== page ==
It’s time to pull out pansies and violas and other winter flowering annuals and replace them with something that will put on a show through summer. One of my favourite warm season annuals is Vinca.
This tough little thing looks very much like a New Guinea Impatiens, with smallish, glossy green oval-shaped leaves and masses of simple, flat flowers each consisting of five petals arranged around the centre. The colour palette is also similar, mostly whites, pinks, mauves, purples and reds. But where Impatiens love to grow in a moist, fairly shaded spot, Vincas like to be out the blazing sun, and prefer to be a kept a bit dry.
But the plant we commonly know as Vinca has actually had a name change fairly recently, and is now classified as Catharanthus roseus. It used to be called Vinca rosea, and the ’Vinca’ tag has stuck. Like many plants, it has a host of common names, including Bright Eyes, Cape Periwinkle, Madagascar Periwinkle, and Graveyard Plant (because it is a tough, low water-use plant that is sometimes planted in cemeteries). It is native to Madagascar, where it is endangered in the wild thanks to habitat destruction caused by slash and burn agriculture.
It is widely cultivated, however, both in gardens and in commercial horticulture. The plant, long used in traditional medicine in Africa and Asia, contains powerful alkaloids which are used in certain chemotherapy drugs. But like many plants which produce white sap, Vinca is poisonous and so must not be eaten.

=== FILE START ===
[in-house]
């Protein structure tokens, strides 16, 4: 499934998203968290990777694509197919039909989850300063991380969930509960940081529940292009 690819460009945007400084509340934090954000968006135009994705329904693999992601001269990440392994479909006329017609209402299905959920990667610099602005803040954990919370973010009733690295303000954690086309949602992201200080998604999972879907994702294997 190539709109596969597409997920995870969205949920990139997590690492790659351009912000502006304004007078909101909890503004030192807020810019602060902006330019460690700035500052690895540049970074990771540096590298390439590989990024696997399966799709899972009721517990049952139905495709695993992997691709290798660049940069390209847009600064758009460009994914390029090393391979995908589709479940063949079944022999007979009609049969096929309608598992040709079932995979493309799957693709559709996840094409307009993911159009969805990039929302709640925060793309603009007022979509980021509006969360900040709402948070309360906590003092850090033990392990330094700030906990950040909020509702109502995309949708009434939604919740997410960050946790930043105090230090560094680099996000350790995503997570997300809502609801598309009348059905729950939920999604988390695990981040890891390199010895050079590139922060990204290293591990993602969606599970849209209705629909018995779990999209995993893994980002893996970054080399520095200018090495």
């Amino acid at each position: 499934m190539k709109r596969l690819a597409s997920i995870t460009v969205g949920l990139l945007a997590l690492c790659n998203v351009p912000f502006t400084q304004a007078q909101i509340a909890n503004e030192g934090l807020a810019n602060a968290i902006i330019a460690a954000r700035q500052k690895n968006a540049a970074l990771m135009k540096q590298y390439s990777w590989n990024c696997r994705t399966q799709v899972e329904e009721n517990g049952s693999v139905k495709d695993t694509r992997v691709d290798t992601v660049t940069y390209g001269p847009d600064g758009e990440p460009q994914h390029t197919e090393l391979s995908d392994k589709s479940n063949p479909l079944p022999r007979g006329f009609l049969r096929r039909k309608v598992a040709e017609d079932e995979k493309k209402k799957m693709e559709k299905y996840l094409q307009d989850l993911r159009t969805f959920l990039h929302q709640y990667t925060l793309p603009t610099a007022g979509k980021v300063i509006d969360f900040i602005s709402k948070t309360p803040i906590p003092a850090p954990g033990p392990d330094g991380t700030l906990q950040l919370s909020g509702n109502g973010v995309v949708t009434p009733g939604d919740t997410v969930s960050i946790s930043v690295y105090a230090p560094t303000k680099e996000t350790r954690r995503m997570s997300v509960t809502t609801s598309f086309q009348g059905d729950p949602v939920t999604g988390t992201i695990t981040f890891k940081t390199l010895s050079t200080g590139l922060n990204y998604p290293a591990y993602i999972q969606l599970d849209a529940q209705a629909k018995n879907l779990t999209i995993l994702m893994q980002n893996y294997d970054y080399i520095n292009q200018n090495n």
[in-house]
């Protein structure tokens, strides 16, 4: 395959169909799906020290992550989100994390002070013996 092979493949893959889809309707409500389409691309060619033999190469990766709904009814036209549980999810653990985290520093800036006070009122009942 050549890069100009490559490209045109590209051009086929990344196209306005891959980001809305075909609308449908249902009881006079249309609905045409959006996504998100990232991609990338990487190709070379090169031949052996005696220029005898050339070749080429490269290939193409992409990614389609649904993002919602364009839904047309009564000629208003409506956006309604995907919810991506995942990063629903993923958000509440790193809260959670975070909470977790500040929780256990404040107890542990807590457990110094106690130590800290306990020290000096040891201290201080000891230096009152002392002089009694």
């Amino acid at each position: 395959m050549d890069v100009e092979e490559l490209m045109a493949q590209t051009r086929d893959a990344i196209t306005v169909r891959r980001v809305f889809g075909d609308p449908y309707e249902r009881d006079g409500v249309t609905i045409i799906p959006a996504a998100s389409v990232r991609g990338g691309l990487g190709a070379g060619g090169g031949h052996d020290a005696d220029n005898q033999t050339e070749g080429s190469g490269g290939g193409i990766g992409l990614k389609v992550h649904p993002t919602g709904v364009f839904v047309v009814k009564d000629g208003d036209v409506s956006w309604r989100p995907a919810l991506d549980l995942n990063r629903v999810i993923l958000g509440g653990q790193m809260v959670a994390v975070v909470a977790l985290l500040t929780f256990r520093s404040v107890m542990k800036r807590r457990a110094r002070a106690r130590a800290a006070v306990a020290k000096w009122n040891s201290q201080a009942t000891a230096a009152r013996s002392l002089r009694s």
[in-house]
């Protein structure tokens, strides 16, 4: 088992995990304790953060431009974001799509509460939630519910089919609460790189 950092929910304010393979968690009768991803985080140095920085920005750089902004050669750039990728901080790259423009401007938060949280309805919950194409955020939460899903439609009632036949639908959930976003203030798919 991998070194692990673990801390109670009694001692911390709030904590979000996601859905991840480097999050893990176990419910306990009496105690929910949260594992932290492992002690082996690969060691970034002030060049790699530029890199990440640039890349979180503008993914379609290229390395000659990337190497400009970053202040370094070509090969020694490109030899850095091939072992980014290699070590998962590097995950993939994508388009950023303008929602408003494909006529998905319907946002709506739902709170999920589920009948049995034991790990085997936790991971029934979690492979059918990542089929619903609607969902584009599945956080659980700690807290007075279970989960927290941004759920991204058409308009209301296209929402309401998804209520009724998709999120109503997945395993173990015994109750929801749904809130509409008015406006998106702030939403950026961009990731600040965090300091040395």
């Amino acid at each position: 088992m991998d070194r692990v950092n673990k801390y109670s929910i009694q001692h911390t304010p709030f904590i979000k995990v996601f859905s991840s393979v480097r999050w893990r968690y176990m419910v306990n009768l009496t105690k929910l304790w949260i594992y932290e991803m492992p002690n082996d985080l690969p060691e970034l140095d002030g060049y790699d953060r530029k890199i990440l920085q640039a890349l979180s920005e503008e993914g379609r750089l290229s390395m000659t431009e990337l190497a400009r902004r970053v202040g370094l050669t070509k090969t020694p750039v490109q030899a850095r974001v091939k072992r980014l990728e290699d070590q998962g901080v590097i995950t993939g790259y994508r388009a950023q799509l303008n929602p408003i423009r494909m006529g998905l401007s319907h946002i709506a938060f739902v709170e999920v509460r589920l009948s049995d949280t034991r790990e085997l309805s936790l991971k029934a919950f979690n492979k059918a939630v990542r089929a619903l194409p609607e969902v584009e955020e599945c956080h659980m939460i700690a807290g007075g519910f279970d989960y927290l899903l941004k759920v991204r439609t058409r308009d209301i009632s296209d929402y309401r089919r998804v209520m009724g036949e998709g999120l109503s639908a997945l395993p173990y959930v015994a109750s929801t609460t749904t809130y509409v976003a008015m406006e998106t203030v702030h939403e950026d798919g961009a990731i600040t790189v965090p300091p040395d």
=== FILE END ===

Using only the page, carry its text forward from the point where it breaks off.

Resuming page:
The ornamental cultivars we grow in our gardens are usually treated as annuals, although they may last several seasons if the weather stays warm. There are low, spreading forms with a trailing habit, great for hanging baskets, tall pots, or as a colourful groundcover. There are also taller, more upright forms. All flower profusely from a young age.
One of the many things I love about them is that they are self-cleaning. When the flowers finish, they just drop off cleanly and you don’t have to deadhead the plant to keep it looking neat. They may set seed, which germinates readily in warm weather, so you might find some popping up the following year.
Although they are tough and drought-hardy, Vincas will still look better if you give them a bit of attention. Improve the soil before planting or use a premium potting mix if you are growing them in a pot. They do need a sunny position, and very good drainage. They will not thrive in heavy, waterlogged soil. A liquid feed every now and then will keep the flowers coming.
The taller varieties might get a bit leggy, but if this happens you can prune them and they will probably come back bushier than ever.
Vincas are usually sold in seedling punnets or as potted colour. Either way, they are a wonderful, inexpensive way to get a lovely summer show that will look great despite the heat and with minimal water.